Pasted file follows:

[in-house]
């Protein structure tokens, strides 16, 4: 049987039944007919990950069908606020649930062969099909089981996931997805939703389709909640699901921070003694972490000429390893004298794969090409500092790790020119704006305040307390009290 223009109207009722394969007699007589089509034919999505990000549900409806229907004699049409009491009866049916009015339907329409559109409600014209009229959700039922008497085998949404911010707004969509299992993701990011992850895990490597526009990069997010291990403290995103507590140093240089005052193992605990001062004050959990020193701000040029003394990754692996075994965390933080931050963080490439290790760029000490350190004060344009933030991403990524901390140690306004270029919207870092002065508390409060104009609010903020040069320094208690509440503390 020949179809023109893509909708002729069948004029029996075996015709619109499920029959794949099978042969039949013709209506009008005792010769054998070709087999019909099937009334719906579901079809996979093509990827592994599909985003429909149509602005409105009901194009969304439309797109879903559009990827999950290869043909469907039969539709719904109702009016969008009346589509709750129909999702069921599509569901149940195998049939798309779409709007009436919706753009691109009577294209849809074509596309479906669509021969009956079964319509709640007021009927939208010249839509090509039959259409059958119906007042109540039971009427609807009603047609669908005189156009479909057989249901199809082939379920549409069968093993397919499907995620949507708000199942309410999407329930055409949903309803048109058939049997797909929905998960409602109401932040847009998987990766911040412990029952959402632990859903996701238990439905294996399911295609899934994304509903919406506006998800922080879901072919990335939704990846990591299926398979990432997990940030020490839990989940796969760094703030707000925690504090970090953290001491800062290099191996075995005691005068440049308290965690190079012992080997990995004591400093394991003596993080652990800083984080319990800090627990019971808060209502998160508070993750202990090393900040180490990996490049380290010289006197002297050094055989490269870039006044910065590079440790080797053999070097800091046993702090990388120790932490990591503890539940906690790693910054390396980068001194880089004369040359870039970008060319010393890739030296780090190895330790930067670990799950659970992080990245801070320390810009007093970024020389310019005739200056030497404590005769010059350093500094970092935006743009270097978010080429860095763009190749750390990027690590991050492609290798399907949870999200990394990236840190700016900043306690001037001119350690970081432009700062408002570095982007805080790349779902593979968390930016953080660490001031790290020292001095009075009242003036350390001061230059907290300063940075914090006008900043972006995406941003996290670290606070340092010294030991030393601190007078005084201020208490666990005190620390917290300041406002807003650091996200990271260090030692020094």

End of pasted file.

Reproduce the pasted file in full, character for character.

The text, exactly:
[in-house]
């Protein structure tokens, strides 16, 4: 049987039944007919990950069908606020649930062969099909089981996931997805939703389709909640699901921070003694972490000429390893004298794969090409500092790790020119704006305040307390009290 223009109207009722394969007699007589089509034919999505990000549900409806229907004699049409009491009866049916009015339907329409559109409600014209009229959700039922008497085998949404911010707004969509299992993701990011992850895990490597526009990069997010291990403290995103507590140093240089005052193992605990001062004050959990020193701000040029003394990754692996075994965390933080931050963080490439290790760029000490350190004060344009933030991403990524901390140690306004270029919207870092002065508390409060104009609010903020040069320094208690509440503390 020949179809023109893509909708002729069948004029029996075996015709619109499920029959794949099978042969039949013709209506009008005792010769054998070709087999019909099937009334719906579901079809996979093509990827592994599909985003429909149509602005409105009901194009969304439309797109879903559009990827999950290869043909469907039969539709719904109702009016969008009346589509709750129909999702069921599509569901149940195998049939798309779409709007009436919706753009691109009577294209849809074509596309479906669509021969009956079964319509709640007021009927939208010249839509090509039959259409059958119906007042109540039971009427609807009603047609669908005189156009479909057989249901199809082939379920549409069968093993397919499907995620949507708000199942309410999407329930055409949903309803048109058939049997797909929905998960409602109401932040847009998987990766911040412990029952959402632990859903996701238990439905294996399911295609899934994304509903919406506006998800922080879901072919990335939704990846990591299926398979990432997990940030020490839990989940796969760094703030707000925690504090970090953290001491800062290099191996075995005691005068440049308290965690190079012992080997990995004591400093394991003596993080652990800083984080319990800090627990019971808060209502998160508070993750202990090393900040180490990996490049380290010289006197002297050094055989490269870039006044910065590079440790080797053999070097800091046993702090990388120790932490990591503890539940906690790693910054390396980068001194880089004369040359870039970008060319010393890739030296780090190895330790930067670990799950659970992080990245801070320390810009007093970024020389310019005739200056030497404590005769010059350093500094970092935006743009270097978010080429860095763009190749750390990027690590991050492609290798399907949870999200990394990236840190700016900043306690001037001119350690970081432009700062408002570095982007805080790349779902593979968390930016953080660490001031790290020292001095009075009242003036350390001061230059907290300063940075914090006008900043972006995406941003996290670290606070340092010294030991030393601190007078005084201020208490666990005190620390917290300041406002807003650091996200990271260090030692020094």